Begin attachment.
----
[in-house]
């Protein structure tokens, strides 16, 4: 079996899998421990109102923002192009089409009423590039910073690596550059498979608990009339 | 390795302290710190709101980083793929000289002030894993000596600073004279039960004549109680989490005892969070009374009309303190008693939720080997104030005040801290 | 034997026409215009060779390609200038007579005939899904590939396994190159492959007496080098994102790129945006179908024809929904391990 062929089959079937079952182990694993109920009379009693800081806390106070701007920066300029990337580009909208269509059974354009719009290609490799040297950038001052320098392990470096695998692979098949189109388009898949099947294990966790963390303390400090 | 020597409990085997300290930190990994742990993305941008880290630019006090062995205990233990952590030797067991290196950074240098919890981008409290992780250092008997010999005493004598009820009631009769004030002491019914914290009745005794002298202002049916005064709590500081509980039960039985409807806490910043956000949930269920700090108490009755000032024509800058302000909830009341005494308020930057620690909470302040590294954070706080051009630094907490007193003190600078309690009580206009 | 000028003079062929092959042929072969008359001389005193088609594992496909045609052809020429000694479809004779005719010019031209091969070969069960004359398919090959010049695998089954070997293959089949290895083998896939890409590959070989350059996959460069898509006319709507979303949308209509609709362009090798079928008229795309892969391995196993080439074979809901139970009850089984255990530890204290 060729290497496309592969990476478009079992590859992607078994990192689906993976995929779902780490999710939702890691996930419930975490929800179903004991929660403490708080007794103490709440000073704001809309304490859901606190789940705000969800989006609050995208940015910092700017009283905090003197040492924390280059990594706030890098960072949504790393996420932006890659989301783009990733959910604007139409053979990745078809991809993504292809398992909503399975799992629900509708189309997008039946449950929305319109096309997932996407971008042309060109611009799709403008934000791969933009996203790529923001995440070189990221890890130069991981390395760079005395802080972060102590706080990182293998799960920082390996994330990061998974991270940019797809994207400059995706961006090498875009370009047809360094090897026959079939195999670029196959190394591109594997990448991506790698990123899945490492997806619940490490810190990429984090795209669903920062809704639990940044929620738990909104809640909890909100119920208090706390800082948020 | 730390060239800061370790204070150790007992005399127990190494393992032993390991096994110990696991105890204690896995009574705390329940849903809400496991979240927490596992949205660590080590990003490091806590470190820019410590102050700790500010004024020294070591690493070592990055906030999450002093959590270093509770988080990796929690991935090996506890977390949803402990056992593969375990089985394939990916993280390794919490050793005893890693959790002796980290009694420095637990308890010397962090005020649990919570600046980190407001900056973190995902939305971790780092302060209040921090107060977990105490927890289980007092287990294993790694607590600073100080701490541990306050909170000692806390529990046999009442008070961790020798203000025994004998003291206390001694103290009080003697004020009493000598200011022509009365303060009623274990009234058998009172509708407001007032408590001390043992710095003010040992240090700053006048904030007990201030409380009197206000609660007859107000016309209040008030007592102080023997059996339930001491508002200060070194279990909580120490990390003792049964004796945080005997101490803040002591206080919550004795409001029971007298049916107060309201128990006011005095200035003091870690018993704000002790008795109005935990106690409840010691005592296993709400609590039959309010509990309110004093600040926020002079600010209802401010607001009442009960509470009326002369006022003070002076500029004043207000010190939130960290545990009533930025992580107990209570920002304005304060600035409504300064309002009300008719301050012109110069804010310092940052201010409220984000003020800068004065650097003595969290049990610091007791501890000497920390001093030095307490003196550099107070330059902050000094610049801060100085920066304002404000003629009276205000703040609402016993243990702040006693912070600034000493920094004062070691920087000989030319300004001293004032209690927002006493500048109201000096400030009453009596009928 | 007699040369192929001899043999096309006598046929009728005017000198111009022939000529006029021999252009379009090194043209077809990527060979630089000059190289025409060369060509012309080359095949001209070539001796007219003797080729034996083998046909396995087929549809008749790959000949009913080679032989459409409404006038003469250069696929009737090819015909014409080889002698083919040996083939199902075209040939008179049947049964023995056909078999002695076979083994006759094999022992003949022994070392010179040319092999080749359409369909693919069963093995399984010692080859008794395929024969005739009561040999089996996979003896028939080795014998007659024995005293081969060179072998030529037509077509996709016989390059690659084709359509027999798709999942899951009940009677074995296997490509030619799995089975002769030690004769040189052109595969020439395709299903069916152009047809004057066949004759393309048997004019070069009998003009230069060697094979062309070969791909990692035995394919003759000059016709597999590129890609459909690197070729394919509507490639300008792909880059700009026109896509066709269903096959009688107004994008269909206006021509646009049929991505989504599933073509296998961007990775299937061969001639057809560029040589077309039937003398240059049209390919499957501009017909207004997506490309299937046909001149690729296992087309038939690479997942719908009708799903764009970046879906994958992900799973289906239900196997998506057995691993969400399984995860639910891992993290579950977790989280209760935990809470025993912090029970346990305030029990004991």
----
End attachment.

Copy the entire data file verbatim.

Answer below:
[in-house]
């Protein structure tokens, strides 16, 4: 079996899998421990109102923002192009089409009423590039910073690596550059498979608990009339 | 390795302290710190709101980083793929000289002030894993000596600073004279039960004549109680989490005892969070009374009309303190008693939720080997104030005040801290 | 034997026409215009060779390609200038007579005939899904590939396994190159492959007496080098994102790129945006179908024809929904391990 062929089959079937079952182990694993109920009379009693800081806390106070701007920066300029990337580009909208269509059974354009719009290609490799040297950038001052320098392990470096695998692979098949189109388009898949099947294990966790963390303390400090 | 020597409990085997300290930190990994742990993305941008880290630019006090062995205990233990952590030797067991290196950074240098919890981008409290992780250092008997010999005493004598009820009631009769004030002491019914914290009745005794002298202002049916005064709590500081509980039960039985409807806490910043956000949930269920700090108490009755000032024509800058302000909830009341005494308020930057620690909470302040590294954070706080051009630094907490007193003190600078309690009580206009 | 000028003079062929092959042929072969008359001389005193088609594992496909045609052809020429000694479809004779005719010019031209091969070969069960004359398919090959010049695998089954070997293959089949290895083998896939890409590959070989350059996959460069898509006319709507979303949308209509609709362009090798079928008229795309892969391995196993080439074979809901139970009850089984255990530890204290 060729290497496309592969990476478009079992590859992607078994990192689906993976995929779902780490999710939702890691996930419930975490929800179903004991929660403490708080007794103490709440000073704001809309304490859901606190789940705000969800989006609050995208940015910092700017009283905090003197040492924390280059990594706030890098960072949504790393996420932006890659989301783009990733959910604007139409053979990745078809991809993504292809398992909503399975799992629900509708189309997008039946449950929305319109096309997932996407971008042309060109611009799709403008934000791969933009996203790529923001995440070189990221890890130069991981390395760079005395802080972060102590706080990182293998799960920082390996994330990061998974991270940019797809994207400059995706961006090498875009370009047809360094090897026959079939195999670029196959190394591109594997990448991506790698990123899945490492997806619940490490810190990429984090795209669903920062809704639990940044929620738990909104809640909890909100119920208090706390800082948020 | 730390060239800061370790204070150790007992005399127990190494393992032993390991096994110990696991105890204690896995009574705390329940849903809400496991979240927490596992949205660590080590990003490091806590470190820019410590102050700790500010004024020294070591690493070592990055906030999450002093959590270093509770988080990796929690991935090996506890977390949803402990056992593969375990089985394939990916993280390794919490050793005893890693959790002796980290009694420095637990308890010397962090005020649990919570600046980190407001900056973190995902939305971790780092302060209040921090107060977990105490927890289980007092287990294993790694607590600073100080701490541990306050909170000692806390529990046999009442008070961790020798203000025994004998003291206390001694103290009080003697004020009493000598200011022509009365303060009623274990009234058998009172509708407001007032408590001390043992710095003010040992240090700053006048904030007990201030409380009197206000609660007859107000016309209040008030007592102080023997059996339930001491508002200060070194279990909580120490990390003792049964004796945080005997101490803040002591206080919550004795409001029971007298049916107060309201128990006011005095200035003091870690018993704000002790008795109005935990106690409840010691005592296993709400609590039959309010509990309110004093600040926020002079600010209802401010607001009442009960509470009326002369006022003070002076500029004043207000010190939130960290545990009533930025992580107990209570920002304005304060600035409504300064309002009300008719301050012109110069804010310092940052201010409220984000003020800068004065650097003595969290049990610091007791501890000497920390001093030095307490003196550099107070330059902050000094610049801060100085920066304002404000003629009276205000703040609402016993243990702040006693912070600034000493920094004062070691920087000989030319300004001293004032209690927002006493500048109201000096400030009453009596009928 | 007699040369192929001899043999096309006598046929009728005017000198111009022939000529006029021999252009379009090194043209077809990527060979630089000059190289025409060369060509012309080359095949001209070539001796007219003797080729034996083998046909396995087929549809008749790959000949009913080679032989459409409404006038003469250069696929009737090819015909014409080889002698083919040996083939199902075209040939008179049947049964023995056909078999002695076979083994006759094999022992003949022994070392010179040319092999080749359409369909693919069963093995399984010692080859008794395929024969005739009561040999089996996979003896028939080795014998007659024995005293081969060179072998030529037509077509996709016989390059690659084709359509027999798709999942899951009940009677074995296997490509030619799995089975002769030690004769040189052109595969020439395709299903069916152009047809004057066949004759393309048997004019070069009998003009230069060697094979062309070969791909990692035995394919003759000059016709597999590129890609459909690197070729394919509507490639300008792909880059700009026109896509066709269903096959009688107004994008269909206006021509646009049929991505989504599933073509296998961007990775299937061969001639057809560029040589077309039937003398240059049209390919499957501009017909207004997506490309299937046909001149690729296992087309038939690479997942719908009708799903764009970046879906994958992900799973289906239900196997998506057995691993969400399984995860639910891992993290579950977790989280209760935990809470025993912090029970346990305030029990004991």